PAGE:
The Impact of Personalization and Compatibility with Past Experience in E-Banking Usage

Document Type


Publication Date


Publication Title

International Journal of Bank Marketing





Banks and financial services providers are increasingly delivering their services via electronic banking, also known as e-banking. Yet even though this type of delivery is now common, the degree of personalization in the services provided via this channel exhibit considerable variation. The purpose of this paper is to examine the impact of service personalization on consumer reaction to the e-banking service. Based on research of information and communication technology (ICT) service innovation and the Unified Theory of Acceptance and Use of Technology (UTAUT) model, this study further examines one contingent factor, compatibility with previous experience with e-banking. This study focuses on the interactions effect of personalization and technology compatibility on customer e-banking service usage.


A survey was conducted to investigate the impacts of personalization on e-banking usage decision process and the interactions between personalization and compatibility with past e-banking experience. Quota sampling was applied and different type of customers were approached in 30 branches of the commercial bank. Data were collected from a sample of 181 banking customers in a metropolitan region in southern China.


The results indicated that personalization leads to increased performance expectancy and decreased effort expectancy, which in turn lead to increasing intention to continue to use e-banking services. In addition, compatibility with previous e-banking experience and personalization produces an interaction effect on both performance expectancy and effort expectancy.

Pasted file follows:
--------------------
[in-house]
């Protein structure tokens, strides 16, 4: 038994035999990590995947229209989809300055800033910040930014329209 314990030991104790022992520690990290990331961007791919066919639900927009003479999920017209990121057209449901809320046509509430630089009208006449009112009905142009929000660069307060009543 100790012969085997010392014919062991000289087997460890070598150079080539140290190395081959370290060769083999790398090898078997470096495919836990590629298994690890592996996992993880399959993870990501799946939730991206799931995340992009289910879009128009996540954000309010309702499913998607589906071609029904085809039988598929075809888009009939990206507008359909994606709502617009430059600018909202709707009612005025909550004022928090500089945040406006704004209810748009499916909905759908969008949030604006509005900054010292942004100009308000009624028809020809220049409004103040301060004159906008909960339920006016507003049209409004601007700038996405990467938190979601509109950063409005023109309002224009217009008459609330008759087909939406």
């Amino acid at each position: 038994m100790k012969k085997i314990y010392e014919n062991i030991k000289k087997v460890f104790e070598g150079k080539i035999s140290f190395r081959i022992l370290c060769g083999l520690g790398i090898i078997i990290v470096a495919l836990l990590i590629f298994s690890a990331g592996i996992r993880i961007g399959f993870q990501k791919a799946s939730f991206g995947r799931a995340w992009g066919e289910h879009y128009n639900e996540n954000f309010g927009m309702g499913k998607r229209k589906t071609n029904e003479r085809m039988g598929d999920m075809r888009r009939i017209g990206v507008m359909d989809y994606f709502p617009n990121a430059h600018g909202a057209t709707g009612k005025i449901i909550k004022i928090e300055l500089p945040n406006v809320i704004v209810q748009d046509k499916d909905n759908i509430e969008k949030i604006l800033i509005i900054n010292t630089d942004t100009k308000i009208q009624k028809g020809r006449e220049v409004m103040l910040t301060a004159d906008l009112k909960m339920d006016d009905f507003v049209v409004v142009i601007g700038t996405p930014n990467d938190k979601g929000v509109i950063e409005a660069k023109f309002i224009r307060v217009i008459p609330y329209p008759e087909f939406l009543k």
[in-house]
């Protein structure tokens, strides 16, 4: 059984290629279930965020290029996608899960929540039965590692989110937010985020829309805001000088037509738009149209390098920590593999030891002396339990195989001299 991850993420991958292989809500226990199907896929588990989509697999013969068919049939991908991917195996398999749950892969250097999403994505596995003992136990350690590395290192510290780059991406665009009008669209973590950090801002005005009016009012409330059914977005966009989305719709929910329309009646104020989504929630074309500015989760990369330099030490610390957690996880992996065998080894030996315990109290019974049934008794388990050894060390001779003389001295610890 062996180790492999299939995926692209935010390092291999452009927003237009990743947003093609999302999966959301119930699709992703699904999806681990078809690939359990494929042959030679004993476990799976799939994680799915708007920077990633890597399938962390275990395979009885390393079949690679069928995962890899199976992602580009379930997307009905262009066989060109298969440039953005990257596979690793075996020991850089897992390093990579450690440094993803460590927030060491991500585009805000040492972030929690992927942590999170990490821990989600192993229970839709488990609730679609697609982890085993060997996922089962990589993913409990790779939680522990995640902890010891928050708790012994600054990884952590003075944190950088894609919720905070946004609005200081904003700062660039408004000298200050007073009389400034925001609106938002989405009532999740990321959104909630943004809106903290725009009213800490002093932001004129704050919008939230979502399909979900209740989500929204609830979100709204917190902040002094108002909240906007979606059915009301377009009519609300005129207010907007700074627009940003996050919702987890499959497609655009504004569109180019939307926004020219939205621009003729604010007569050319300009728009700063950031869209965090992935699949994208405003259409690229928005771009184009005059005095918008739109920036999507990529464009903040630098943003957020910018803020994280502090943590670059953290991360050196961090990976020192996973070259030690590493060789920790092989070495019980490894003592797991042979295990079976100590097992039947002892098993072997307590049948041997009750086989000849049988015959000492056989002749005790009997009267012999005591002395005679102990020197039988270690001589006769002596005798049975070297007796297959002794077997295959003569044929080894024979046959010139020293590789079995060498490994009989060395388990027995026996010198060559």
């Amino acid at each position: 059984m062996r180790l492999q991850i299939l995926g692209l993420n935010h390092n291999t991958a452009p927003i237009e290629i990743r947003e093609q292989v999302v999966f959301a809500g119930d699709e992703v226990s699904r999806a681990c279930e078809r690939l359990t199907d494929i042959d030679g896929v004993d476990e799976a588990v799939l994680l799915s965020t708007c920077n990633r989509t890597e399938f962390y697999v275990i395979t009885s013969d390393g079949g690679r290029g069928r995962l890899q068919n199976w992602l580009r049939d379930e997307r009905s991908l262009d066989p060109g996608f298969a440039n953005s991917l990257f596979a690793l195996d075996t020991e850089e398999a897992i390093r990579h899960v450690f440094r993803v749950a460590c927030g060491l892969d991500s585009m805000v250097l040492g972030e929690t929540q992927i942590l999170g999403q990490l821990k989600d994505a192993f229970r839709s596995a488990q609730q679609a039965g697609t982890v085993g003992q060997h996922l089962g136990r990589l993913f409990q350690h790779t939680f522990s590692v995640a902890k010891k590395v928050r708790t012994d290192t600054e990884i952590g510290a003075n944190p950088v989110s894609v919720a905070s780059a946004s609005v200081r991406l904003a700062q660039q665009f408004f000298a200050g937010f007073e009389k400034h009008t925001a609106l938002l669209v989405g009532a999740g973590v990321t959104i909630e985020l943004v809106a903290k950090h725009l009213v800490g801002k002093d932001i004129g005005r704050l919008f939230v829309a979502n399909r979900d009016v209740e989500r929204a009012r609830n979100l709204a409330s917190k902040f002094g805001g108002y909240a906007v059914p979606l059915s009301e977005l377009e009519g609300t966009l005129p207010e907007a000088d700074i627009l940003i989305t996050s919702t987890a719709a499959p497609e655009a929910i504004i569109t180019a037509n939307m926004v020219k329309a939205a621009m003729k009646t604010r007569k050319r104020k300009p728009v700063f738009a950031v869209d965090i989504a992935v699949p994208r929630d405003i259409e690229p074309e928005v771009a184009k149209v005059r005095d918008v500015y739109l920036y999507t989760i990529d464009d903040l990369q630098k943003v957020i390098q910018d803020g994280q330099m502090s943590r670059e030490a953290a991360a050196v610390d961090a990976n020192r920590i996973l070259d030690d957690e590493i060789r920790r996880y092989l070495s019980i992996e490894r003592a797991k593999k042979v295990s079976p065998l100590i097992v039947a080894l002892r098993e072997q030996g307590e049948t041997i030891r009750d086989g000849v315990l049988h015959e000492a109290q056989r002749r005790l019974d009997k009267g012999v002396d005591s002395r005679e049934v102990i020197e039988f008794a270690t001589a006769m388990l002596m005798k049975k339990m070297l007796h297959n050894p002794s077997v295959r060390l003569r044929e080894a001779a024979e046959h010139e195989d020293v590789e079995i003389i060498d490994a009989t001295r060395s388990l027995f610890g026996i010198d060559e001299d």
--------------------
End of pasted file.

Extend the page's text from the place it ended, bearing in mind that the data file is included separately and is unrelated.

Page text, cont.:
Research limitations/implications

The theoretical contribution of this study is to demonstrate how the contingent factor of compatibility moderates the impact of personalization, thus extending the UTAUT model in the area of e-banking service adoption. Implications are twofold: personalization influences evaluations of both utility and ease of use, and the effect is magnified when compatibility with prior e-banking experience is factored into the model. This is an important extension and future research should examine whether the same relationship holds in other industries using new technologies to deliver services. The UTAUT model, after extension by including the moderating impact of compatibility, works well in demonstrating the impact of various factors on the adoption of a new technological delivery system for a service.

Practical implications

This study has two significant implications for managerial practices. First, the study sheds lights on the segmentation of e-banking customers. Modern marketers know that the best way to engage with consumers is through personal messaging strategies and should make great efforts to identify customers before trying to reach them. In the e-banking realm, consumer banking preferences keep changing. With a clear understanding of the different consumer banker segments, financial institutions can identify which channels appeal to them. For example, some users are more likely than average to use e-banking. Second, this study helps e-banking service provider design different personalized e-banking service for different customers.

Social implications

This study sheds light on social value of personalization, particularly among those new to a delivery platform.


This study provides evidence demonstrating that personalization increases customer perceptions of performance expectancy and decreases effort expectancy, and that the effect is most profound for customers with limited level of perceived compatibility with past experience with e-banking. This paper extended the UTAUT model and research on ICT service innovation by providing more insights on the impacts of e-banking service personalization and the contingency impact of user’s background in e-banking context.